“Duke, for just a moment, I’m not going to talk to you as your therapist. I’m going to talk to you as a friend… and as someone who has been married for over thirty years.”
“If you don’t want to confide in Avery, fine, but just know that the relationship may not progress any further if you don’t. And if it does, it may not do so in a healthy way. Part of being with someone is accepting their flaws. I want you to think about if Avery came to you with the same type of story–something bad that she did in her childhood. Would it make you think any less of her?”
Letting out a loud sigh, I say, “No. But it’s not just my childhood. Look at all the things I had to do with the SEALS. My career accomplishments read like a horror story.”
“Things you were ordered to do. Things that were ultimately for the greater good. What if Avery was a cop? Would you judge her for shooting someone who was shooting at her?”
“Alright, Doc, your logic is starting to get really annoying.”
“I’m sorry, but if you like this girl, maybe you should start knocking down some of those walls that you’ve built so high.”
Quietly, I ask, “What if she doesn’t like what she finds in the rubble of those walls?”
“Then, she’s not the one for you.”
“So, you think I should just go over there and tell her everything?”
“Duke, I can’t make that decision for you. But I do think you should take the night and sleep on it. Maybe tomorrow will give you a little bit of clarity.”
She looks at me for a moment longer before turning back on the tape recorder, as though this little side conversation never happened.
Soon enough, our session is over, and I’m walking into my trailer. Somehow, it now seems more empty than it ever has before. Maybe it’s just me.
Or maybe I miss Avery like crazy, even though I haven’t been away from her all that long.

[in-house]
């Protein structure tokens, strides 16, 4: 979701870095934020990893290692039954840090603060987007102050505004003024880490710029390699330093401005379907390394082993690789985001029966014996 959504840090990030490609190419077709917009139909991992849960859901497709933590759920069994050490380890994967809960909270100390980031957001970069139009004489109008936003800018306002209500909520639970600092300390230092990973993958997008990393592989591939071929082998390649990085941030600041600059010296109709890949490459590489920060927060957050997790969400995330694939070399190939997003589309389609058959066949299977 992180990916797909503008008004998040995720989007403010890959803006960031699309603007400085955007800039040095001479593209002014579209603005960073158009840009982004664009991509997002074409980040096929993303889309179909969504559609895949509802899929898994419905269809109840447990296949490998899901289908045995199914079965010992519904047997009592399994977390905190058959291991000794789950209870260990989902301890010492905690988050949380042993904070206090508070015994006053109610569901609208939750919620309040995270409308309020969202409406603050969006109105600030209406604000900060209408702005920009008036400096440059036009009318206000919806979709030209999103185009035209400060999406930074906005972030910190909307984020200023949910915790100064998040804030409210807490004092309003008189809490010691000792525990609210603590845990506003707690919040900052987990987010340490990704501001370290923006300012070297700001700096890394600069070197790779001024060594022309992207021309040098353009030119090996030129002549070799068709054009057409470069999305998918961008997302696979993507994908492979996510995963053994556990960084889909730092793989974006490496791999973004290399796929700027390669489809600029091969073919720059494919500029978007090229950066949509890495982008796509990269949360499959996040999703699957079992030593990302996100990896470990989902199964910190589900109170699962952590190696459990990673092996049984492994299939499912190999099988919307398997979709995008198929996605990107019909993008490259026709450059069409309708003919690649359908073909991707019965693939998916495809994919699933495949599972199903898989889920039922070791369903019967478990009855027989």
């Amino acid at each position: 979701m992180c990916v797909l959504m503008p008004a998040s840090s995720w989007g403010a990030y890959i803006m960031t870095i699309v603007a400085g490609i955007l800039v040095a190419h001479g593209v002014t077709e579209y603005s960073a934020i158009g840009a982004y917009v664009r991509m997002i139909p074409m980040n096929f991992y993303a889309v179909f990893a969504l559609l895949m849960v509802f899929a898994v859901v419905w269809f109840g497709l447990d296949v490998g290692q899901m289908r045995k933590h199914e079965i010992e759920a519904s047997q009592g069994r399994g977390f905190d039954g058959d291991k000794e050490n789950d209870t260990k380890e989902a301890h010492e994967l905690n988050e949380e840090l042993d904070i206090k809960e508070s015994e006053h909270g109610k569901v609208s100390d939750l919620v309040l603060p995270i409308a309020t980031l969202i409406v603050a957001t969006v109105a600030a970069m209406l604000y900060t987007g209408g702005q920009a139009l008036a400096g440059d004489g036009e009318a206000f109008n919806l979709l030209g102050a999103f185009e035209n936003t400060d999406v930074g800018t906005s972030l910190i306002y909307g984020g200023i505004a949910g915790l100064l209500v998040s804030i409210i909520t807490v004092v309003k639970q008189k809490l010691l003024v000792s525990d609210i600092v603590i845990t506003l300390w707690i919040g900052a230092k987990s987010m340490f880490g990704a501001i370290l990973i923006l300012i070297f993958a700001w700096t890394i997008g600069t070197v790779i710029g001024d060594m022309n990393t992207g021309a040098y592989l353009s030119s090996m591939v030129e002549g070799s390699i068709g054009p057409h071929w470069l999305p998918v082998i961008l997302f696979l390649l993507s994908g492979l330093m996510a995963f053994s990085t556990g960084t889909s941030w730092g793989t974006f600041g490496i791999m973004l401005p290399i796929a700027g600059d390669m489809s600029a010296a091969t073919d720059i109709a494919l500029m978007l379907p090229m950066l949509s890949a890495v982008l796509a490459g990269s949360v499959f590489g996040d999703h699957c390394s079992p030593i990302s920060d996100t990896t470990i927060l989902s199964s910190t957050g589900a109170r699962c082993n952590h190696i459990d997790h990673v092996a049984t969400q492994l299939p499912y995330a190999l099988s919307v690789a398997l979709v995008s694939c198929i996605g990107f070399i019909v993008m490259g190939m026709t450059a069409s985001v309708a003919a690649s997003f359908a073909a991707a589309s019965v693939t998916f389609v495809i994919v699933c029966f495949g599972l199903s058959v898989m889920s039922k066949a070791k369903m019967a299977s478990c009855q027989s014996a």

Maybe I’m just a total fucking idiot.
Yeah. Pretty sure that’s the one.
Heat smacks me dead in the face. I take a deep breath, but the air is so thick it’s almost stagnant. It’s inescapable. The gear we’re all wearing doesn’t help matters.
We’ve been ordered to clear a building since we got word that the target we’re looking for could potentially be inside.
I signal to my team to keep moving forward down the quiet street. Typically, quiet would be a good thing, but when it’s the middle of the day in the town square, quiet is scary.
Quiet means danger.
We walk further, but I give the signal to stop when a woman appears out of one of the buildings. She’s crying. The Southern gentleman in me feels the urge to check and see if she’s okay. But I’ve been in a war zone long enough to know that nothing is ever what it seems.
Unfortunately, Dixon missed my signal and continues toward the woman.
I call his name, but he continues on.
A knot forms in my gut, somehow knowing this isn’t going to end well. I slowly take a few cautious steps toward him while silently instructing everyone else to stay back.
My heart thumps in my chest as my eyes dart from Dixon to the woman.
“Dixon!” I call. “Stand down!”
But he keeps walking toward the woman as if being pulled by some invisible force.
As we both get closer, I notice something under the woman’s jacket.
It’s a bomb.